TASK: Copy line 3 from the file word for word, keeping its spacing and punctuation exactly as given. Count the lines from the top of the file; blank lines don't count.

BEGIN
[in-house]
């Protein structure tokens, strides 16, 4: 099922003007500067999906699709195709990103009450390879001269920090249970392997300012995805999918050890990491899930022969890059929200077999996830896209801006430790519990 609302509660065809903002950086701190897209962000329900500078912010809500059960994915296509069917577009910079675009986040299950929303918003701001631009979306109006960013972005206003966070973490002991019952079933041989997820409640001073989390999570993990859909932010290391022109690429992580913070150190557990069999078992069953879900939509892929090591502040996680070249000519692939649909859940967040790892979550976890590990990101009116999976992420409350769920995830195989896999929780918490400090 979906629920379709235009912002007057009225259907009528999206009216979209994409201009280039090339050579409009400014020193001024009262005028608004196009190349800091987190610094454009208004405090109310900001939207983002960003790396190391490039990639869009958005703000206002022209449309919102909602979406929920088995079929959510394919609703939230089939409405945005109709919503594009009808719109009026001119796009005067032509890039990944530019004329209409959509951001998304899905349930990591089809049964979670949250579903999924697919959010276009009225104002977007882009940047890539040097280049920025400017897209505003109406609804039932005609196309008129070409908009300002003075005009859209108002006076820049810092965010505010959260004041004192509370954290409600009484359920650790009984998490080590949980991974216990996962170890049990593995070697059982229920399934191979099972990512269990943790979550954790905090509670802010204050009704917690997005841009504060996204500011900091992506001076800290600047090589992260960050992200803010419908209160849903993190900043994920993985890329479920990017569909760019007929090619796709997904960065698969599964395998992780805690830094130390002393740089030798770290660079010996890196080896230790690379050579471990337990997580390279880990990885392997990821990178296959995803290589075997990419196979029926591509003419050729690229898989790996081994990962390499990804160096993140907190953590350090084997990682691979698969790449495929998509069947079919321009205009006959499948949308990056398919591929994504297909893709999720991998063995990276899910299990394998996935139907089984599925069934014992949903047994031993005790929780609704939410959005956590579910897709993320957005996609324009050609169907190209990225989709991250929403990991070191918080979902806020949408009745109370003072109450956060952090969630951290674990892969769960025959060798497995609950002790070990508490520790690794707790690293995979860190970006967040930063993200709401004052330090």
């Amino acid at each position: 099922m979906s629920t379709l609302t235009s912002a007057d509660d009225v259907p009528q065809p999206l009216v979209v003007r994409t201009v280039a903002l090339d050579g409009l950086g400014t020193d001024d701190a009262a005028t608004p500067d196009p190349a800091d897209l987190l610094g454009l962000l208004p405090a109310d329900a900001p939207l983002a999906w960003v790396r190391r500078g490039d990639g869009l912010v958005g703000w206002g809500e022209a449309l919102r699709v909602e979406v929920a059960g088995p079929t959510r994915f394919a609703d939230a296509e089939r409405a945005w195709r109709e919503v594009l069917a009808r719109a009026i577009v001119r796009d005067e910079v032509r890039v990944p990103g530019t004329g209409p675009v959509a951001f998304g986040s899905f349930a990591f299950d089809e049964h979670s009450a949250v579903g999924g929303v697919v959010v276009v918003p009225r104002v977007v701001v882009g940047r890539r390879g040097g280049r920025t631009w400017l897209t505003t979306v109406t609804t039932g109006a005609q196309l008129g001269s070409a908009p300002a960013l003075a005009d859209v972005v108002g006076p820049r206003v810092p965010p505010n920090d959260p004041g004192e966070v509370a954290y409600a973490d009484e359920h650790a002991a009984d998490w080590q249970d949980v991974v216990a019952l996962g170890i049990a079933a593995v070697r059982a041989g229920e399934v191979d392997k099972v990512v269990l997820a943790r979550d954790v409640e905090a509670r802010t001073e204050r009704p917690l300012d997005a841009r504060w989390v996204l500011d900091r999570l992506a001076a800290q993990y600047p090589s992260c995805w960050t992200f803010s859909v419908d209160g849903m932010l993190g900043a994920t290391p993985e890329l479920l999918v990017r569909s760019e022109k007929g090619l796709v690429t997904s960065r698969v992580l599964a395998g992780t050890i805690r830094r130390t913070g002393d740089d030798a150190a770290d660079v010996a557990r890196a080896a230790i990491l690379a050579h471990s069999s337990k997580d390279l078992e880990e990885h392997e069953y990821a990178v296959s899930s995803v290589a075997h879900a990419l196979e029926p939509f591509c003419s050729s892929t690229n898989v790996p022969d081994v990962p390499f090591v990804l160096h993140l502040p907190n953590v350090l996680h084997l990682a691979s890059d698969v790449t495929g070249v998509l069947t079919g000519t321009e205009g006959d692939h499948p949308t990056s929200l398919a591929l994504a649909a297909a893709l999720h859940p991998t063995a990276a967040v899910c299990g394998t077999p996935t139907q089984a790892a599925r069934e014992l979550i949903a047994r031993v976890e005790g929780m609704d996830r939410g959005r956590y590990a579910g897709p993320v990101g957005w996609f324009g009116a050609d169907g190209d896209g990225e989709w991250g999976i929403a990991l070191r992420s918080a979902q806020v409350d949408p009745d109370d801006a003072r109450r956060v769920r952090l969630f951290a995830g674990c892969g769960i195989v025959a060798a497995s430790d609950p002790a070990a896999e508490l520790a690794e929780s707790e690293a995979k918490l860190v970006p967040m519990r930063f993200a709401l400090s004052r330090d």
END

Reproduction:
């Amino acid at each position: 099922m979906s629920t379709l609302t235009s912002a007057d509660d009225v259907p009528q065809p999206l009216v979209v003007r994409t201009v280039a903002l090339d050579g409009l950086g400014t020193d001024d701190a009262a005028t608004p500067d196009p190349a800091d897209l987190l610094g454009l962000l208004p405090a109310d329900a900001p939207l983002a999906w960003v790396r190391r500078g490039d990639g869009l912010v958005g703000w206002g809500e022209a449309l919102r699709v909602e979406v929920a059960g088995p079929t959510r994915f394919a609703d939230a296509e089939r409405a945005w195709r109709e919503v594009l069917a009808r719109a009026i577009v001119r796009d005067e910079v032509r890039v990944p990103g530019t004329g209409p675009v959509a951001f998304g986040s899905f349930a990591f299950d089809e049964h979670s009450a949250v579903g999924g929303v697919v959010v276009v918003p009225r104002v977007v701001v882009g940047r890539r390879g040097g280049r920025t631009w400017l897209t505003t979306v109406t609804t039932g109006a005609q196309l008129g001269s070409a908009p300002a960013l003075a005009d859209v972005v108002g006076p820049r206003v810092p965010p505010n920090d959260p004041g004192e966070v509370a954290y409600a973490d009484e359920h650790a002991a009984d998490w080590q249970d949980v991974v216990a019952l996962g170890i049990a079933a593995v070697r059982a041989g229920e399934v191979d392997k099972v990512v269990l997820a943790r979550d954790v409640e905090a509670r802010t001073e204050r009704p917690l300012d997005a841009r504060w989390v996204l500011d900091r999570l992506a001076a800290q993990y600047p090589s992260c995805w960050t992200f803010s859909v419908d209160g849903m932010l993190g900043a994920t290391p993985e890329l479920l999918v990017r569909s760019e022109k007929g090619l796709v690429t997904s960065r698969v992580l599964a395998g992780t050890i805690r830094r130390t913070g002393d740089d030798a150190a770290d660079v010996a557990r890196a080896a230790i990491l690379a050579h471990s069999s337990k997580d390279l078992e880990e990885h392997e069953y990821a990178v296959s899930s995803v290589a075997h879900a990419l196979e029926p939509f591509c003419s050729s892929t690229n898989v790996p022969d081994v990962p390499f090591v990804l160096h993140l502040p907190n953590v350090l996680h084997l990682a691979s890059d698969v790449t495929g070249v998509l069947t079919g000519t321009e205009g006959d692939h499948p949308t990056s929200l398919a591929l994504a649909a297909a893709l999720h859940p991998t063995a990276a967040v899910c299990g394998t077999p996935t139907q089984a790892a599925r069934e014992l979550i949903a047994r031993v976890e005790g929780m609704d996830r939410g959005r956590y590990a579910g897709p993320v990101g957005w996609f324009g009116a050609d169907g190209d896209g990225e989709w991250g999976i929403a990991l070191r992420s918080a979902q806020v409350d949408p009745d109370d801006a003072r109450r956060v769920r952090l969630f951290a995830g674990c892969g769960i195989v025959a060798a497995s430790d609950p002790a070990a896999e508490l520790a690794e929780s707790e690293a995979k918490l860190v970006p967040m519990r930063f993200a709401l400090s004052r330090d």